The Brazilian Health Ministry is expected to allow genetically modified mosquitoes – which pass a ‘kill switch’ gene to their offspring and can reduce mosquito populations by up to 90% – to be used in the country in the coming months.
Birth defects ignite debate over women’s reproductive health and abortion in Latin America
The surge of Zika-related birth defects has had a devastating effect on communities where expectant mothers are living in a nightmarish state of anxiety, waiting to know the fate of their unborn child. Women have been lining up in clinics throughout Brazil, cradling their infants, many only realising the seriousness of their infant’s condition after speaking to health officials.
“People are very worried”, said Angelica Quintero. “My sister-in-law has been in a relationship for seven years and was thinking of trying for a baby. But now she’s being very careful to avoid a pregnancy.”
The call for delaying pregnancy has been echoed by governments throughout Latin America, with El Salvador going as far as to suggest holding off until 2018. Women’s rights activists have deplored these recommendations as naive and insufficient, as they place the brunt of the responsibility on individual women without addressing the lack of access to contraceptives, the morning-after pill or safe abortions for millions of women.
Nancy Northup, President and CEO of the WHO Centre for Reproductive Rights explains: “Women cannot be expected to bear the sole responsibility for curbing the effects of the Zika virus. Women in countries such as Colombia and El Salvador are being asked to abstain from sexual intercourse and delay pregnancy, but then denied adequate reproductive health services.”
To complicate matters further, sexual violence is widespread and over half of pregnancies in the region are unplanned. In addition, microcephaly cannot be diagnosed definitively until at least 24 weeks and more likely within the last three months of pregnancy. By this time, abortions would be illegal in the majority of the affected countries. In El Salvador, abortions are illegal under all circumstances including rape, malformations and even when the mother’s health is in danger. Having an abortion can carry a sentence of up to 40 years in jail.
Traditionally conservative Brazil has already seen major scale abortion debates, with some judges proclaiming that they will allow women to undergo legal abortions in cases of microcephaly. Colombia had its first legal abortion due to microcephaly last week, performed on an almost eight-month pregnant woman. The type of legal battles and chains of requests she was forced to undergo (including having to travel from Cartagena to Bogotá) would make it prohibitively difficult for most women.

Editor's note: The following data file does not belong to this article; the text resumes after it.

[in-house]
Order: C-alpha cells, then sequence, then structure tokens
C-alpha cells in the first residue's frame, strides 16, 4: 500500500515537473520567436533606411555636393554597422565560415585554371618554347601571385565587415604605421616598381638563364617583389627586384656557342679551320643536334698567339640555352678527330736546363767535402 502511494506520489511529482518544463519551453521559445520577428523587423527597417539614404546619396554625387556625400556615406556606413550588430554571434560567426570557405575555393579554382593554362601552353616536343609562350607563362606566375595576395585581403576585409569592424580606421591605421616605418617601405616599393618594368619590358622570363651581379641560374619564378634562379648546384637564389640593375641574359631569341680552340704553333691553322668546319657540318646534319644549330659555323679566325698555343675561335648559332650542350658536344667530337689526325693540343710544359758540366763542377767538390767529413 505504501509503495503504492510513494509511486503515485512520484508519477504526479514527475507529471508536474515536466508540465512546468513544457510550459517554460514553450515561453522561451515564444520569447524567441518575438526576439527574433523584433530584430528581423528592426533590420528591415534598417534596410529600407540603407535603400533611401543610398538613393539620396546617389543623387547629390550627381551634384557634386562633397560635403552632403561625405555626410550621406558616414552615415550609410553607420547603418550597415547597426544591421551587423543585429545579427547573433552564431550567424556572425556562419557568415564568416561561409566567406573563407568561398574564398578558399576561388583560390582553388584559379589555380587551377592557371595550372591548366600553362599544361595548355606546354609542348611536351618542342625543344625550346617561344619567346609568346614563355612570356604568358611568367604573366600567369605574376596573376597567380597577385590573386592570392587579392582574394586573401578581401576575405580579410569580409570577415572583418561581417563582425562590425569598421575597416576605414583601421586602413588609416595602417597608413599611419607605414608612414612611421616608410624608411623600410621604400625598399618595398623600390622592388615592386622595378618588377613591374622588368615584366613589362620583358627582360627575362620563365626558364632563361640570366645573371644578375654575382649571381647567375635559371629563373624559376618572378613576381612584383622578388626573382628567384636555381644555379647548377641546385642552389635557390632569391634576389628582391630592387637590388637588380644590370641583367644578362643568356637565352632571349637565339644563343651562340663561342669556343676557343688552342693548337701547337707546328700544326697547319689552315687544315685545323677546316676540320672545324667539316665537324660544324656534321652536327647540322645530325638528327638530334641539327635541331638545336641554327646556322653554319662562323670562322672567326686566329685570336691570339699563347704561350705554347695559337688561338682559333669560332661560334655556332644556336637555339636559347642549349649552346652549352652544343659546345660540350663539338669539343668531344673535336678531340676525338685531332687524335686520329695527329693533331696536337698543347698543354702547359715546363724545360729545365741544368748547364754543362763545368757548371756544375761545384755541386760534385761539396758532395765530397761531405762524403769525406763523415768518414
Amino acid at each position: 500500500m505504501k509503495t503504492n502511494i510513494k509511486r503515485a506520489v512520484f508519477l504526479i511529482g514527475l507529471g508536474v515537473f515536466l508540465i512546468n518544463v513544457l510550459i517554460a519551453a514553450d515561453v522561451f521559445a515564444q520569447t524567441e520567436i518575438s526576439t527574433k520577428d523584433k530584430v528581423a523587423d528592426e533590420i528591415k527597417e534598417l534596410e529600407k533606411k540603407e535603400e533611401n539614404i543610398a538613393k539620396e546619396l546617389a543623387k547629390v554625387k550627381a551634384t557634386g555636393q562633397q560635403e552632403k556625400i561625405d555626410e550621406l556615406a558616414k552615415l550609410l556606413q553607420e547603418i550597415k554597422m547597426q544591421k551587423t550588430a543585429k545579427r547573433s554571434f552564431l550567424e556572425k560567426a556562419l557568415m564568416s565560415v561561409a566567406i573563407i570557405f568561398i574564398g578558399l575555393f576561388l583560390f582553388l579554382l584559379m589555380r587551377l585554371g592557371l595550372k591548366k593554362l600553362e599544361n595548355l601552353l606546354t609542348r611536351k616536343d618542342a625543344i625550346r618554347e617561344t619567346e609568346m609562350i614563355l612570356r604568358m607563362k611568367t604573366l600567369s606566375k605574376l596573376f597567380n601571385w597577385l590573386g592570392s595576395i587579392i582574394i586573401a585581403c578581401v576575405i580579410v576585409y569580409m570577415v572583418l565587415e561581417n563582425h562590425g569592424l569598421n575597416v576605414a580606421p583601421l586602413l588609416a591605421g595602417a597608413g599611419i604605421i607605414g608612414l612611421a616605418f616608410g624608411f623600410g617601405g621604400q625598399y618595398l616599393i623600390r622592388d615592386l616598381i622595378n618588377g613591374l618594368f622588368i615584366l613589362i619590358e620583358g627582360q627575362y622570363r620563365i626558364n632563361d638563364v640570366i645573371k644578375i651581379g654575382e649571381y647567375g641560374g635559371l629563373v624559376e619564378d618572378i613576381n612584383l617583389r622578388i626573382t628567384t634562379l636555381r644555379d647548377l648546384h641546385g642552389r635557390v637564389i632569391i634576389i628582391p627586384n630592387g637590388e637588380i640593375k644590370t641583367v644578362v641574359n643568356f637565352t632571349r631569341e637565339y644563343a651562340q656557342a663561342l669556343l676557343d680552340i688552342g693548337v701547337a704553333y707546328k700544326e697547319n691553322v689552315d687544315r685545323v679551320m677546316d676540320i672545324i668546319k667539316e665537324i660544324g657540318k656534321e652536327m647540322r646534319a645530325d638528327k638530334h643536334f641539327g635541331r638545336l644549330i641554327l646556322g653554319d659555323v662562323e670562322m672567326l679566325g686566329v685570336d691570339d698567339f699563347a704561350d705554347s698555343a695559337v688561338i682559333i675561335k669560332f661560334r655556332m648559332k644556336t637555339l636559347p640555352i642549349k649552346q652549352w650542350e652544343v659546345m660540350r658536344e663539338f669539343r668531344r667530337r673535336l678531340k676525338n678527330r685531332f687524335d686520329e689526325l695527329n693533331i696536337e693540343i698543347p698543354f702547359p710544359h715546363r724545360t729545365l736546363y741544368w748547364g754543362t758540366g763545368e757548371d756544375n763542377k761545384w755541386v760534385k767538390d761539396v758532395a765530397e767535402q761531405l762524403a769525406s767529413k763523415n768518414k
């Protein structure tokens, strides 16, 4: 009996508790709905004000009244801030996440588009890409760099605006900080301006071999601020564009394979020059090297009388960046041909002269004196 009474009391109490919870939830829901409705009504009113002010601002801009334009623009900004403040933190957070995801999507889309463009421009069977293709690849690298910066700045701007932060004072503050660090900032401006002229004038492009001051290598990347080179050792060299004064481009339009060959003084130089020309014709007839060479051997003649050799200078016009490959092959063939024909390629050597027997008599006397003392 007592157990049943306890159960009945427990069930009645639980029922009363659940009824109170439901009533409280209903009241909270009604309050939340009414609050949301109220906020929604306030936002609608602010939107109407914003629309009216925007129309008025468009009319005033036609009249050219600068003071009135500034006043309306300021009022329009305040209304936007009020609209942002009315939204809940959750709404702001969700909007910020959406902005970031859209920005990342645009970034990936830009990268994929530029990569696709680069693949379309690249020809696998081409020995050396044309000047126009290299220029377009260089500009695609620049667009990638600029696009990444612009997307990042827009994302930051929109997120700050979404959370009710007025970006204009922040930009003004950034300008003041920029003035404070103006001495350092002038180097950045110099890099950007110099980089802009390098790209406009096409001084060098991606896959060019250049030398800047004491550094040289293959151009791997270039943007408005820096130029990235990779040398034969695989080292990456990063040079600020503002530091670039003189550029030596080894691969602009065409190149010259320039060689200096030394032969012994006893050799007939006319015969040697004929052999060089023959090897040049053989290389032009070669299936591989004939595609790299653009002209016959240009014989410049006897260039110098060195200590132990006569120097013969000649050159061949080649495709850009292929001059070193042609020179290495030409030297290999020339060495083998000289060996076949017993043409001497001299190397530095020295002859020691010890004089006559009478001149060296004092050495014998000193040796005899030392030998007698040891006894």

Fearing a rise in deaths from unsafe abortions, Giselle Carino, deputy director of the International Planned Parenthood Federation (IPPF) stated that governments “must expand access to safe abortion services and need an awareness campaign so women know about the risk of Zika and are aware of their options if they find themselves pregnant”.
WHO representative Nancy Northup has called on “governments, donors and aid agencies [to] take steps to ensure all women have access to the information and services to make informed decisions about their reproductive health”.
In the meantime, many unanswered questions still remain regarding exactly how the virus is affecting pregnant women, including the percentage of foetuses getting infected when the mother acquires the Zika virus during pregnancy, and whether the stage of pregnancy interferes with the virus’s ability to be transmitted to the foetus.
Key points for travellers
Travellers are advised to take precautionary measures in order to avoid mosquito bites which may carry yellow fever, dengue fever, chikungunya and Zika viruses:
Use repellents containing DEET
Wear long-sleeved, light-coloured clothing
Sleep under a mosquito net
Avoid pools of still, stagnant water
Many countries have advised pregnant women to discuss their travel plans with their healthcare providers and, where possible, consider postponing travel to high-risk areas. If travel cannot be avoided, women should strictly follow mosquito bite prevention measures.